A virtual tour to compare past and present

At the University of Leicester Centre for Urban History, Colin Hyde has been documenting Leicester’s past and present for many years. Among the photographs Colin has contributed to the Manufacturing Pasts collection are a set depicting Leicester’s Frog Island in 2002 and 2003. Frog Island has almost no residents, but has been home to many industries, most likely because it is flanked by the River Soar and the Grand Union Canal, providing convenient shipping and transportation.

Frisby Jarvis Building in 2002. Photo courtesy of Colin Hyde

Frog Island has an icon: the Frisby Jarvis building, a worsted spinning mill. It is a very impressive building, part of a large plant which also included Farben Works, off Slater Street; it was Grade II listed in April 2003. What makes it the icon of Frog Island is the fact it almost burnt to the ground in 2005 — almost, but not quite. The centre of the building was destroyed, leaving the sides fairly intact. An enterprising car wash now functions quite happily in the burnt-out centre of the building.

Car wash situated in former Frisby Jarvis building on Frog Island. Photo courtesy of weegeebored on Flickr.

The fact that we had Colin’s photos from 2002, well before the fire, allowed me the chance to create virtual tours of Frog Island, one for 2002 and one for 2012. All I had to do was visit the places Colin had photographed back in 2002 and snap them myself. So that’s just what I did, on a sunny Saturday in late August.

But how to create a virtual tour? I decided to try using Prezi. We have received rights to ordnance survey maps of Leicester. So I uploaded into Prezi a 1995 ordnance survey map of Frog Island, then uploaded the photos and placed them as accurately as I could onto the map. I did this for both sets of photographs. I had to use the 1995 ordnance survey map for both sets of photos, because we did not receive rights to any more recent map. The final product can be viewed here on Prezi. Take the tour yourself and tell us what you think!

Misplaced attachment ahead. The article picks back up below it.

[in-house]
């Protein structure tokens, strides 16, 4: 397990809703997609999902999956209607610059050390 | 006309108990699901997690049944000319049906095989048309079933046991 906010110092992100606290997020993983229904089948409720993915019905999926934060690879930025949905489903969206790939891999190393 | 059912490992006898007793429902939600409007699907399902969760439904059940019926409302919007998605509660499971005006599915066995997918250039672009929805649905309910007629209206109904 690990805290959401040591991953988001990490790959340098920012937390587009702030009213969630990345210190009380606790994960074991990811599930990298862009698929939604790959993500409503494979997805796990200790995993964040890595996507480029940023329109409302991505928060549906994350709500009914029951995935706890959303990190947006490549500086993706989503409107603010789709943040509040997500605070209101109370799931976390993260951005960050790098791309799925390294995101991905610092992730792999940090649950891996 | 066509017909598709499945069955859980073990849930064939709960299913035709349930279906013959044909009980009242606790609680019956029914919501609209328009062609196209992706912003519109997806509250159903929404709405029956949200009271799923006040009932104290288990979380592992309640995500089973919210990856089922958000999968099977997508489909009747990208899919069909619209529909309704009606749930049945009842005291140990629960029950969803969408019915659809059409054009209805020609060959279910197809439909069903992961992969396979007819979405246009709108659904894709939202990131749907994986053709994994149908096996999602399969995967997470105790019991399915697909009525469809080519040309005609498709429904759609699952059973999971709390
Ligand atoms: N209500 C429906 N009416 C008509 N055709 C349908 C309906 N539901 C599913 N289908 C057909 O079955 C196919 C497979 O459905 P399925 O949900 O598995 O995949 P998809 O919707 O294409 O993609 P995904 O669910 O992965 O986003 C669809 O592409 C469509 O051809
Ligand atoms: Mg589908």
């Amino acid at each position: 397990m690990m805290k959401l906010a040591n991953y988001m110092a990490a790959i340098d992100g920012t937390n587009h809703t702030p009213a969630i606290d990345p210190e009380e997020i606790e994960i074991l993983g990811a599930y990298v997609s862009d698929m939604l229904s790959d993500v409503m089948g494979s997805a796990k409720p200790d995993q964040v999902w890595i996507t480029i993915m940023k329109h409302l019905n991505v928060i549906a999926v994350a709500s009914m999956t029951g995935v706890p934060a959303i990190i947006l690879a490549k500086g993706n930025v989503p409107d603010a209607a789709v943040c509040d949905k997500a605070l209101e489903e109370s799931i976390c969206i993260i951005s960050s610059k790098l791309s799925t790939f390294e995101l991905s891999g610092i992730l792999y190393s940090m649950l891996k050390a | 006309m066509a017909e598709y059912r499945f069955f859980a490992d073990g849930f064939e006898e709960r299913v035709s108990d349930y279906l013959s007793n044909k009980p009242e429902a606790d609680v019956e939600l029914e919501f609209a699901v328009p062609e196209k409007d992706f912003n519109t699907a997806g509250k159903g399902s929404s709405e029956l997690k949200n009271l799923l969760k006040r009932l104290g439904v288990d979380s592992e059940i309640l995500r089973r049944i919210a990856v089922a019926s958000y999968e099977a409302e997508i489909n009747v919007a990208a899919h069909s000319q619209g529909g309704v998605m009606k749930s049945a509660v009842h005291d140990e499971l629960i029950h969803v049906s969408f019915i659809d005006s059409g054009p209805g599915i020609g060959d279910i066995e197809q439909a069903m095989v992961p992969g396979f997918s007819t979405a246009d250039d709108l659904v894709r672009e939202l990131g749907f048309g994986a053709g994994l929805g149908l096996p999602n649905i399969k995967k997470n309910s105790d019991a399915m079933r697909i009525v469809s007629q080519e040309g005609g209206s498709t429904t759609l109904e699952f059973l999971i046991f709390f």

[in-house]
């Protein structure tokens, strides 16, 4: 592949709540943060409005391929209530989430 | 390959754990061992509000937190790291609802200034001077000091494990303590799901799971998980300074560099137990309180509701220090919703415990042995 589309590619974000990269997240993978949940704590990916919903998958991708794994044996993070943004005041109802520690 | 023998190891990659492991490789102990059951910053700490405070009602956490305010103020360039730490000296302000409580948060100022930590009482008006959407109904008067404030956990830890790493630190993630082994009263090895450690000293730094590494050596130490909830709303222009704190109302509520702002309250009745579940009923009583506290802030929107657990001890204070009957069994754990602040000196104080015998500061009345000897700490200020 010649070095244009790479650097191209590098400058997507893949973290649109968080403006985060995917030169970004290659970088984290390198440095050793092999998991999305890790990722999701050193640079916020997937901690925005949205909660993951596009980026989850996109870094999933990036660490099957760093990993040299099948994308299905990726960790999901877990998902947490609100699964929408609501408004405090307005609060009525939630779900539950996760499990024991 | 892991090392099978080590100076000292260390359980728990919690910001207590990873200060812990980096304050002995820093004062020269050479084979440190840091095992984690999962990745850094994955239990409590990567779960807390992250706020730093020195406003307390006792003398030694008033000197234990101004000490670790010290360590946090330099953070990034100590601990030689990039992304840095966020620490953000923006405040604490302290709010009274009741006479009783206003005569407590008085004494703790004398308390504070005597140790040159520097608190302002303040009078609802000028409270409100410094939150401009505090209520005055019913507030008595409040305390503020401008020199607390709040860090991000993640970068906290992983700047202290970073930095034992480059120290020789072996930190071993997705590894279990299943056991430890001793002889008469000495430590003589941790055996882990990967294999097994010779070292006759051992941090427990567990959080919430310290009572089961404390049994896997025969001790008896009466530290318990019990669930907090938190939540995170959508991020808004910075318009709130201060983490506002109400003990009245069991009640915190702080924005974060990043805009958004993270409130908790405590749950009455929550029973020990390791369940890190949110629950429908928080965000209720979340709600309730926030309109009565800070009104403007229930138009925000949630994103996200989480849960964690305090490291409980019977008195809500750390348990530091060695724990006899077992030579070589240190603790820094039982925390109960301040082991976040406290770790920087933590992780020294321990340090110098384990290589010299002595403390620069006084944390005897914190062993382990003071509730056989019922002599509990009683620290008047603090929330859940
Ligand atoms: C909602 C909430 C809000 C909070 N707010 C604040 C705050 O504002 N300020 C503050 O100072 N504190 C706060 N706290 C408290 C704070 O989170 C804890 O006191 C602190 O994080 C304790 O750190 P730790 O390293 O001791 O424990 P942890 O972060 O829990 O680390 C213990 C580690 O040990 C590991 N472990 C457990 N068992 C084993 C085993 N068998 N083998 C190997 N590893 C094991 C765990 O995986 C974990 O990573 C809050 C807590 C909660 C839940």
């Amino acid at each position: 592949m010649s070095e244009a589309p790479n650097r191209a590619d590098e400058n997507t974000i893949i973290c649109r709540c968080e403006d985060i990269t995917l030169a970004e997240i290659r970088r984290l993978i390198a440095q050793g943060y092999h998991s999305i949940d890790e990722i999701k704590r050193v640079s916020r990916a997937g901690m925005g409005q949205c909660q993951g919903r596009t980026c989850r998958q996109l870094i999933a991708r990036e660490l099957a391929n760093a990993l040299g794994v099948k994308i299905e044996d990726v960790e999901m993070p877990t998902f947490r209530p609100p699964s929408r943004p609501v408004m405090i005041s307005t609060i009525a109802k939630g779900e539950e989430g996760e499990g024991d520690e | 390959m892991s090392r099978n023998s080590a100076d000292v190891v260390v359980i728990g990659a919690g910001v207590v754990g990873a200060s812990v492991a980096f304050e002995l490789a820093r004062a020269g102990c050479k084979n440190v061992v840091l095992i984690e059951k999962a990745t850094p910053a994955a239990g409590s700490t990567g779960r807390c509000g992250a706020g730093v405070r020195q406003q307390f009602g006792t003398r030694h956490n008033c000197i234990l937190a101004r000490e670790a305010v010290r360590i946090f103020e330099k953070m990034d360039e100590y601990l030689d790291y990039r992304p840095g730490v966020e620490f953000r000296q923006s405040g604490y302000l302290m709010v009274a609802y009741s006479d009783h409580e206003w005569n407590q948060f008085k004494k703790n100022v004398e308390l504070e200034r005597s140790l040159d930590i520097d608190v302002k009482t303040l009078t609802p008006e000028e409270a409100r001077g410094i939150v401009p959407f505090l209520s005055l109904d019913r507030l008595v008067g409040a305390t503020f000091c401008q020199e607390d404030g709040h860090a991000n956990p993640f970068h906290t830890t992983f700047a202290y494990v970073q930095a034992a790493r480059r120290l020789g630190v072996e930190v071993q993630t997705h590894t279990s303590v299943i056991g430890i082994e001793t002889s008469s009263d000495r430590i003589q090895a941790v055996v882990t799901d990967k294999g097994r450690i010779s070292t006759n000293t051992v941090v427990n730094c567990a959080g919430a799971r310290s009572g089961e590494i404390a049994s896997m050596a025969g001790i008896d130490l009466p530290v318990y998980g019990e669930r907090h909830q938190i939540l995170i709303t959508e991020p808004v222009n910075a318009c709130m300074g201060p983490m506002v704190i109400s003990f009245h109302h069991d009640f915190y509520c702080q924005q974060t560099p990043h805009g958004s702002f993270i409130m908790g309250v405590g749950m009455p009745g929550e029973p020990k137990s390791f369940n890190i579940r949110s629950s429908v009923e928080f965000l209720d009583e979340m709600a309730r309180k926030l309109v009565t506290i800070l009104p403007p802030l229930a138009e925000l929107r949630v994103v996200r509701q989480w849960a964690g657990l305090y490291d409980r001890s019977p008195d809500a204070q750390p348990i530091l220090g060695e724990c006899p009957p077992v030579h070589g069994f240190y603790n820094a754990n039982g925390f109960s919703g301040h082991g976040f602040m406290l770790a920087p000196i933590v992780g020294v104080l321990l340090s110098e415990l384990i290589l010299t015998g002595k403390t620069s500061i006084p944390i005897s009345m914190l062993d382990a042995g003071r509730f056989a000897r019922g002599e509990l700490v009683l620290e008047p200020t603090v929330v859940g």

(Tip of the day for using Prezi: if you click More, then Fullscreen, under the presentation to the right, the images display larger and more nicely.)

Terese Bird, Learning Technologist, University of Leicester


Capturing history before it goes

Several weeks ago, I began to list and gather photos of the old factories and businesses in Leicester’s Frog Island and other areas nearby. One of the oldest and most beautiful of the old factories is Friar’s Mill, last used by Donisthorpe thread manufacturers. Imagine my horror when, exactly during that time, the news came that Friar’s Mill had been burnt, on 22 July, 2012. Read the BBC News story about the fire.

2010 photo of one of the Friars Mill buildings, Leicester – courtesy of Matt Neale on Flickr

Only last April (2012), another building we are focusing on as part of Manufacturing Pasts suffered a fire: the Corah knitting factory. And similarly, in examining 2002 photographs of the businesses of Frog Island, I was struck by how many have since been destroyed by fire, and how fortunate it is that we have the 2002 photographs.
These events have brought home to me just how it important it is to document and photograph our industrial heritage sites, because at any time they may be lost. It is also vital to digitise whatever we document, as only the digitised versions can be seen and enjoyed around the world and with expected longevity.

Friars Mill historical explanation – originally from the collection of the Record Office for Leicestershire, Leicester and Rutland

The above article, now part of the Manufacturing Pasts online collection answers a question I had: why are these buildings referred to as both Donisthorpe and Friars Mill? Answer: Donisthorpe thread manufacturers was the last company to use the building, but the building existed long before Donisthorpe occupied it and rejoices in the name Friars Mill, after the friars whose monestary stood on the site in previous centuries.
Terese Bird, Learning Technologist, University of Leicester